Some of TPR activities can be developed into ‘rap’-style poems.

Stand up, sit down,

Stand up, turn round,

Clap left, clap right,

Clap up, clap down,

Turn round, sit down,

Touch something …….. brown.

Listen and draw is a listening and dictation activity. The teacher describes a simple picture; a house, a monster, a robot, a plant, a person, or a room. The learners demonstrate their comprehension by producing a simple sketch.

Mime is a useful introduction to performance. Ask a learner to mime a simple action and then ask the class to guess the action.

  1. Wash your face.
  2. Clean your teeth.
  3. Brush your hair.
  4. Get on your bicycle.
  5. Eat an apple.
  6. Answer a telephone call.
  7. Choose and pick a nice flower.
  8. Open a bottle of cola.
  9. Drink some hot soup.

All these activities allow shy learners to use English (in the form of comprehension) and demonstrate their comprehension through physical actions.

Building confidence in speech

The use of songs is a good way to persuade shy learners to start producing spoken language. Learners can start by enjoying the music, they can ‘tap’ the rhythm of the song, then they can start singing some or all of the words.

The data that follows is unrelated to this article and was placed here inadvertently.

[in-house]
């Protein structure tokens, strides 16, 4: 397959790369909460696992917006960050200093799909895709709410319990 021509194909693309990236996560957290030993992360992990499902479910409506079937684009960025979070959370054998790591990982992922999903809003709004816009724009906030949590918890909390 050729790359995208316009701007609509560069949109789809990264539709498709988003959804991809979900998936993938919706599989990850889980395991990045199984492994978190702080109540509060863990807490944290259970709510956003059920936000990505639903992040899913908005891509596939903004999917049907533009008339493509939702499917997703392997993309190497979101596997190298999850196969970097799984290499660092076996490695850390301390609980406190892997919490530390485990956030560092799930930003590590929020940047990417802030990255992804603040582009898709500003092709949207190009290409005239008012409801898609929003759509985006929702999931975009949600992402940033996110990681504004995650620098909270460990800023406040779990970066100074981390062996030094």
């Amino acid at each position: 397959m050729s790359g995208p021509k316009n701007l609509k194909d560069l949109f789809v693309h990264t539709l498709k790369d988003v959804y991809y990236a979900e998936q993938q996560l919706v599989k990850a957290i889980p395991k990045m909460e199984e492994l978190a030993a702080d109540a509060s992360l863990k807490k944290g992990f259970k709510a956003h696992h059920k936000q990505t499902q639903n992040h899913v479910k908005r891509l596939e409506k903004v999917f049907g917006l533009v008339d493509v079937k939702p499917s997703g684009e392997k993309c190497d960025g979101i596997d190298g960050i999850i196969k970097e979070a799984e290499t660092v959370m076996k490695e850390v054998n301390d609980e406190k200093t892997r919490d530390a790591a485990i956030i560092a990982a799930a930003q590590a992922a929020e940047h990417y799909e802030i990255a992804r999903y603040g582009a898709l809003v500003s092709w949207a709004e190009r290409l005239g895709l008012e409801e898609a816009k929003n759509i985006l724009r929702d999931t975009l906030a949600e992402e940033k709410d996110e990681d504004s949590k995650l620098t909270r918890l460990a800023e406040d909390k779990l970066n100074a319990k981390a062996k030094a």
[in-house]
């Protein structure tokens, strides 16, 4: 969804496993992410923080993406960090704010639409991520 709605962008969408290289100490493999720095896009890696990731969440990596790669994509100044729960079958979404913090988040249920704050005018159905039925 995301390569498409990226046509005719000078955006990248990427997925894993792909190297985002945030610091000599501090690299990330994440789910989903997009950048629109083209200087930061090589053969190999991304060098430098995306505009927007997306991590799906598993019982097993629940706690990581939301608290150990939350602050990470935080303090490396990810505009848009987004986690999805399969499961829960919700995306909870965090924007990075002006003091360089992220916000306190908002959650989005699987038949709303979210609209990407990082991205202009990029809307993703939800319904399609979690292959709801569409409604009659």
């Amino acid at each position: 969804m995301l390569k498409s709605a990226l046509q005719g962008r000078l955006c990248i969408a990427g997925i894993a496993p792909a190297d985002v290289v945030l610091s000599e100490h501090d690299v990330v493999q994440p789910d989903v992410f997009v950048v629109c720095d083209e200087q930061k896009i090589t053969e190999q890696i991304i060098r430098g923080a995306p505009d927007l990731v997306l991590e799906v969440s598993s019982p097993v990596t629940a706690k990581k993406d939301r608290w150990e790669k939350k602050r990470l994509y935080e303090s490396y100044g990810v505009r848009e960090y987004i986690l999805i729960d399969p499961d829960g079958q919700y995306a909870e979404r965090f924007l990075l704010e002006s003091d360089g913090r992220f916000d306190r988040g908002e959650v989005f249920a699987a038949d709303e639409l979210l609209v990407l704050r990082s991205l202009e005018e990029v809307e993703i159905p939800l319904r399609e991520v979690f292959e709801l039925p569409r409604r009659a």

What’s this?

Woof, woof, woof,

It’s a dog,

Woof, woof, woof,

It’s a dog, it’s a dog, it’s a dog,

Woof, woof, woof.

What’s this?

Tweet, tweet, tweet,

It’s a bird,

Tweet, tweet, tweet,

It’s a bird, it’s a bird, it’s a bird,

Tweet, tweet, tweet.

The song develops with more animals and more animal noises. The learners start by making the animal noises, later, they learn and perform the words. The shy learner can join in, because he/she is not being asked for an individual performance.

The song can develop with more complex structures:

What’s this?

Tweet, tweet, tweet,

Is it a dog?

Tweet, tweet, tweet,

No, it isn’t,

It’s a bird,

Tweet, tweet, tweet.

Songs can be performed by the whole class or, if you split the class into two groups, one group can sing the questions and the second group sing the answers.